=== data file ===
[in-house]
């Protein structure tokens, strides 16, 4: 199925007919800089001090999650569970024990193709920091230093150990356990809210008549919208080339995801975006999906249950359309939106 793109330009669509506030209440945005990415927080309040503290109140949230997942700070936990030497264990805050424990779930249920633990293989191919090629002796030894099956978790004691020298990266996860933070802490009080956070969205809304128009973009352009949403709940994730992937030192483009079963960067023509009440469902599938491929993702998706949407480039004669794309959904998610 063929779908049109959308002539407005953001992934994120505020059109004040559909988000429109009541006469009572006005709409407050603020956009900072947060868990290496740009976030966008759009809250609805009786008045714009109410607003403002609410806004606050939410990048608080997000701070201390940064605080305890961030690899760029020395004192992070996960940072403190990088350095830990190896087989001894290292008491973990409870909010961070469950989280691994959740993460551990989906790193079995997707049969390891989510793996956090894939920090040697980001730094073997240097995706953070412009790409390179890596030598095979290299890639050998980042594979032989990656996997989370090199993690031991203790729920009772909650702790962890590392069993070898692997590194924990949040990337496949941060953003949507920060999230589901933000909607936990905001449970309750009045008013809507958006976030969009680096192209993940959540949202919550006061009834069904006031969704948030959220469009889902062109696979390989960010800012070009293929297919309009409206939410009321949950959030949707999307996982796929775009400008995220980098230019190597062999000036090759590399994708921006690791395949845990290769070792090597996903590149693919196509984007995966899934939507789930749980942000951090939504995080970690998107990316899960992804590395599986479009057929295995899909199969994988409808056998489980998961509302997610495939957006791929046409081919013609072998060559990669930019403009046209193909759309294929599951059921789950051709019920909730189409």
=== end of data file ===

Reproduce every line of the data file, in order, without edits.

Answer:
[in-house]
């Protein structure tokens, strides 16, 4: 199925007919800089001090999650569970024990193709920091230093150990356990809210008549919208080339995801975006999906249950359309939106 793109330009669509506030209440945005990415927080309040503290109140949230997942700070936990030497264990805050424990779930249920633990293989191919090629002796030894099956978790004691020298990266996860933070802490009080956070969205809304128009973009352009949403709940994730992937030192483009079963960067023509009440469902599938491929993702998706949407480039004669794309959904998610 063929779908049109959308002539407005953001992934994120505020059109004040559909988000429109009541006469009572006005709409407050603020956009900072947060868990290496740009976030966008759009809250609805009786008045714009109410607003403002609410806004606050939410990048608080997000701070201390940064605080305890961030690899760029020395004192992070996960940072403190990088350095830990190896087989001894290292008491973990409870909010961070469950989280691994959740993460551990989906790193079995997707049969390891989510793996956090894939920090040697980001730094073997240097995706953070412009790409390179890596030598095979290299890639050998980042594979032989990656996997989370090199993690031991203790729920009772909650702790962890590392069993070898692997590194924990949040990337496949941060953003949507920060999230589901933000909607936990905001449970309750009045008013809507958006976030969009680096192209993940959540949202919550006061009834069904006031969704948030959220469009889902062109696979390989960010800012070009293929297919309009409206939410009321949950959030949707999307996982796929775009400008995220980098230019190597062999000036090759590399994708921006690791395949845990290769070792090597996903590149693919196509984007995966899934939507789930749980942000951090939504995080970690998107990316899960992804590395599986479009057929295995899909199969994988409808056998489980998961509302997610495939957006791929046409081919013609072998060559990669930019403009046209193909759309294929599951059921789950051709019920909730189409």